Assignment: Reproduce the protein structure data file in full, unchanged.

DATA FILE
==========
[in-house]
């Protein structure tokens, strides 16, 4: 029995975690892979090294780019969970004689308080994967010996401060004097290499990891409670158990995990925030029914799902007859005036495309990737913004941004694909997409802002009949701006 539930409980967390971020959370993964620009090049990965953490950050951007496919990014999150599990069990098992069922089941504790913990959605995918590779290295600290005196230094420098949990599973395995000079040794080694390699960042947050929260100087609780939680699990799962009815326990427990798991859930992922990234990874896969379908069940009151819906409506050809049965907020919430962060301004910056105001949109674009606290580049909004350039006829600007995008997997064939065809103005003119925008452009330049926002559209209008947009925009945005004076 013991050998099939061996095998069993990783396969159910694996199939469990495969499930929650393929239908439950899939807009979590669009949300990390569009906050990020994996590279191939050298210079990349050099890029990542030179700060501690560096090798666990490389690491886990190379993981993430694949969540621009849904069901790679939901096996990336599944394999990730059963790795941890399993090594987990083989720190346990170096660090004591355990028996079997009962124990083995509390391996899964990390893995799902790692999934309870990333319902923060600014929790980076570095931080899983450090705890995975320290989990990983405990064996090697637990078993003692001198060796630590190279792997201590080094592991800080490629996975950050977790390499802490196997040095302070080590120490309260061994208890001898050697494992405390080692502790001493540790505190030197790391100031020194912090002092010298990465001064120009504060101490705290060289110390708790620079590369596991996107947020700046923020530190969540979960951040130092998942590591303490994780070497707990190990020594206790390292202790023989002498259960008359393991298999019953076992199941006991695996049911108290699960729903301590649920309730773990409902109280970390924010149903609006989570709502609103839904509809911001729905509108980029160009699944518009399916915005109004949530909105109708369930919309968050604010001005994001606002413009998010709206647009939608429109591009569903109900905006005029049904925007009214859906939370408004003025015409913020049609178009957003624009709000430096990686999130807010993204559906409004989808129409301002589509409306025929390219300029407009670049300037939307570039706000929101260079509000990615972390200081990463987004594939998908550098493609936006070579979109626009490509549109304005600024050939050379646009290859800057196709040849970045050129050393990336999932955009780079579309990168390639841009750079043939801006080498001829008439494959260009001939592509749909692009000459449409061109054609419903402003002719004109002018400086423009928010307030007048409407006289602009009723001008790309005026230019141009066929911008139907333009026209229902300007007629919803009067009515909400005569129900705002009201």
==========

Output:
[in-house]
């Protein structure tokens, strides 16, 4: 029995975690892979090294780019969970004689308080994967010996401060004097290499990891409670158990995990925030029914799902007859005036495309990737913004941004694909997409802002009949701006 539930409980967390971020959370993964620009090049990965953490950050951007496919990014999150599990069990098992069922089941504790913990959605995918590779290295600290005196230094420098949990599973395995000079040794080694390699960042947050929260100087609780939680699990799962009815326990427990798991859930992922990234990874896969379908069940009151819906409506050809049965907020919430962060301004910056105001949109674009606290580049909004350039006829600007995008997997064939065809103005003119925008452009330049926002559209209008947009925009945005004076 013991050998099939061996095998069993990783396969159910694996199939469990495969499930929650393929239908439950899939807009979590669009949300990390569009906050990020994996590279191939050298210079990349050099890029990542030179700060501690560096090798666990490389690491886990190379993981993430694949969540621009849904069901790679939901096996990336599944394999990730059963790795941890399993090594987990083989720190346990170096660090004591355990028996079997009962124990083995509390391996899964990390893995799902790692999934309870990333319902923060600014929790980076570095931080899983450090705890995975320290989990990983405990064996090697637990078993003692001198060796630590190279792997201590080094592991800080490629996975950050977790390499802490196997040095302070080590120490309260061994208890001898050697494992405390080692502790001493540790505190030197790391100031020194912090002092010298990465001064120009504060101490705290060289110390708790620079590369596991996107947020700046923020530190969540979960951040130092998942590591303490994780070497707990190990020594206790390292202790023989002498259960008359393991298999019953076992199941006991695996049911108290699960729903301590649920309730773990409902109280970390924010149903609006989570709502609103839904509809911001729905509108980029160009699944518009399916915005109004949530909105109708369930919309968050604010001005994001606002413009998010709206647009939608429109591009569903109900905006005029049904925007009214859906939370408004003025015409913020049609178009957003624009709000430096990686999130807010993204559906409004989808129409301002589509409306025929390219300029407009670049300037939307570039706000929101260079509000990615972390200081990463987004594939998908550098493609936006070579979109626009490509549109304005600024050939050379646009290859800057196709040849970045050129050393990336999932955009780079579309990168390639841009750079043939801006080498001829008439494959260009001939592509749909692009000459449409061109054609419903402003002719004109002018400086423009928010307030007048409407006289602009009723001008790309005026230019141009066929911008139907333009026209229902300007007629919803009067009515909400005569129900705002009201």